These services underpin almost all other services. Ecosystems provide living spaces for plants or animals; they also maintain a diversity of plants and animals. Some habitats have an exceptionally high number of species which makes them more genetically diverse than others and are known as ‘biodiversity hotspots'

Habitats for species

Ecosystems provide living spaces for plants and animals; they also maintain a diversity of complex processes that underpin the other ecosystem services.. Some habitats have an exceptionally high number of species which makes them more genetically diverse than others; these are known as ‘biodiversity hotspots'

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Maintenance of genetic diversity

Genetic diversity (the variety of genes between, and within, species populations) distinguishes different breeds or races from each other, providing the basis for locally well-adapted cultivars and a gene pool for developing commercial crops and livestock.

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Cultural Services

The non-material benefits people obtain from ecosystems are called ‘cultural services’. They include aesthetic inspiration, cultural identity, sense of home, and spiritual experience related to the natural environment. Typically, opportunities for tourism and for recreation are also considered within the group. Cultural services are deeply interconnected with each other and often connected to provisioning and regulating services: Small scale fishing is not only about food and income, but also about fishers’ way of life. In many situations, cultural services are among the most important values people associate with Nature – it is therefore critical to understand them.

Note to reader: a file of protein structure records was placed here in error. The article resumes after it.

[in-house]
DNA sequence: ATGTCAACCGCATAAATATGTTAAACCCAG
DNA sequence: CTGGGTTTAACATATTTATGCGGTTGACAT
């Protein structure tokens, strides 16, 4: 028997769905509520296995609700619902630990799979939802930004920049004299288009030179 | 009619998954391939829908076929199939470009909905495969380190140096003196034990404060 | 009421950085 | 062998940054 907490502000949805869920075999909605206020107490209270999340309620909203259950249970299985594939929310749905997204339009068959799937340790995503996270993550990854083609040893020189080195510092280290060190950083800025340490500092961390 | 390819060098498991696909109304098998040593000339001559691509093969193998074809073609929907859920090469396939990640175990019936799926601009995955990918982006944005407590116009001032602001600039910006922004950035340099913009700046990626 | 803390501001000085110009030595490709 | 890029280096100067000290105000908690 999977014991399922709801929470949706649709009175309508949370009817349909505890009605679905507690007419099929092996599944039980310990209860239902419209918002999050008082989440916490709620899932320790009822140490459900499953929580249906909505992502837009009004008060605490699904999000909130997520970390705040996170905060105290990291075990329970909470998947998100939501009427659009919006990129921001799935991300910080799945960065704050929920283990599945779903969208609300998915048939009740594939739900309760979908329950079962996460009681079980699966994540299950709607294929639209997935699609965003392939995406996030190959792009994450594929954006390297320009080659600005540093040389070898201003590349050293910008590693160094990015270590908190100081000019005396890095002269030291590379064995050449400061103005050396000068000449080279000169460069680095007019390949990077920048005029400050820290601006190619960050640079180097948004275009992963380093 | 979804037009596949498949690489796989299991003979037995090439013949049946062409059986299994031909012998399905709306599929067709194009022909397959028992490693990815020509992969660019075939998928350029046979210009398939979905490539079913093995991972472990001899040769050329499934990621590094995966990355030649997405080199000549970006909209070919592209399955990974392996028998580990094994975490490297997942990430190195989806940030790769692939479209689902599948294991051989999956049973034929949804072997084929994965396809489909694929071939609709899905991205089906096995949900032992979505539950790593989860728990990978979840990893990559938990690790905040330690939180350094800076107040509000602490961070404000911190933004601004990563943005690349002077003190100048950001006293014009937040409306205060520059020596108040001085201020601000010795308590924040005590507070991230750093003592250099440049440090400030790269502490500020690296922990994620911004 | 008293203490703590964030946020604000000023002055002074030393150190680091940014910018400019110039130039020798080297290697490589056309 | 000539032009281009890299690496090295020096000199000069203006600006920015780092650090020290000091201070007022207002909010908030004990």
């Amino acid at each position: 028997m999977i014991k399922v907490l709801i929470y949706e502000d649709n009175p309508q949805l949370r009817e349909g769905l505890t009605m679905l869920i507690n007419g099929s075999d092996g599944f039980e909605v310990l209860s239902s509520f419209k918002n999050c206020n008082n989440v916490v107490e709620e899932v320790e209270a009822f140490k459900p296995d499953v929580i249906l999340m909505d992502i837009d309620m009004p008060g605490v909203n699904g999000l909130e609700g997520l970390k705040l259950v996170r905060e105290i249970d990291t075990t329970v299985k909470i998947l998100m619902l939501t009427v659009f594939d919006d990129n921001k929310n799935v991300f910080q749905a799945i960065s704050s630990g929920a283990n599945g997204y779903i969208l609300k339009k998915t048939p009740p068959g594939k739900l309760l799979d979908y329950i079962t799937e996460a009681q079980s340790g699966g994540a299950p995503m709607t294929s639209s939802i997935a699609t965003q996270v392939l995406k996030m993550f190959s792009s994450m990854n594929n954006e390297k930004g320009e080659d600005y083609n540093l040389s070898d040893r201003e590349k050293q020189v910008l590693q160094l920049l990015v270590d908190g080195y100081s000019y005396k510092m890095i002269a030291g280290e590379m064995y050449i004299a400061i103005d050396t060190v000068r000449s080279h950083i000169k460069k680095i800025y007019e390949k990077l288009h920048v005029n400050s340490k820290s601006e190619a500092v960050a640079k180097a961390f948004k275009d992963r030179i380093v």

Aesthetic appreciation and inspiration
for culture

Animals, plants and ecosystems have been the source of inspiration for much of our arts, culture, and design; they increasingly inspire science as well.

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Tourism

Enjoyment of nature attracts millions of travelers worldwide. This cultural ecosystem service includes both benefits to visitors and income opportunities for nature tourism service providers.

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Spiritual experience and identity

Nature is a common element in most major religions. Natural heritage, spiritual sense of belonging, traditional knowledge, and associated customs are important for creating a sense of belonging.

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Recreation

Nature-based opportunities for recreation play an important role in maintaining mental and physical health, e.g. walking and playing sports in parks and urban green spaces.

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Land use and ecosystem services

Here is an example: One forest three uses - choose a land use intensity.

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Why do ecosystem services matter?

Counting on ecosystem services has tremendous potential to maintain and improve the quality of life:

Contribution to human well-being

Ecosystem services directly contribute to human well-being by providing food and shelter, but also supporting our health, joy, spiritual inspiration, and cultural identity.

Input to regional economies

In many places, Nature is the single most important input to regional economies, providing materials, clean water and good environmental conditions for industry, agriculture and the services sector.

Efficient natural solutions

Nature secures much of our fresh water, protects against erosion and droughts, and provides many other benefits without charging for them. If carefully planned and managed, ecosystem-based solutions can work more effectively and efficiently than solutions based on ‘built infrastructure’.

Ready for the future

Maintaining well-functioning natural ecosystems is an excellent strategy to deal with future pressures and threats, for example, those linked to climate change.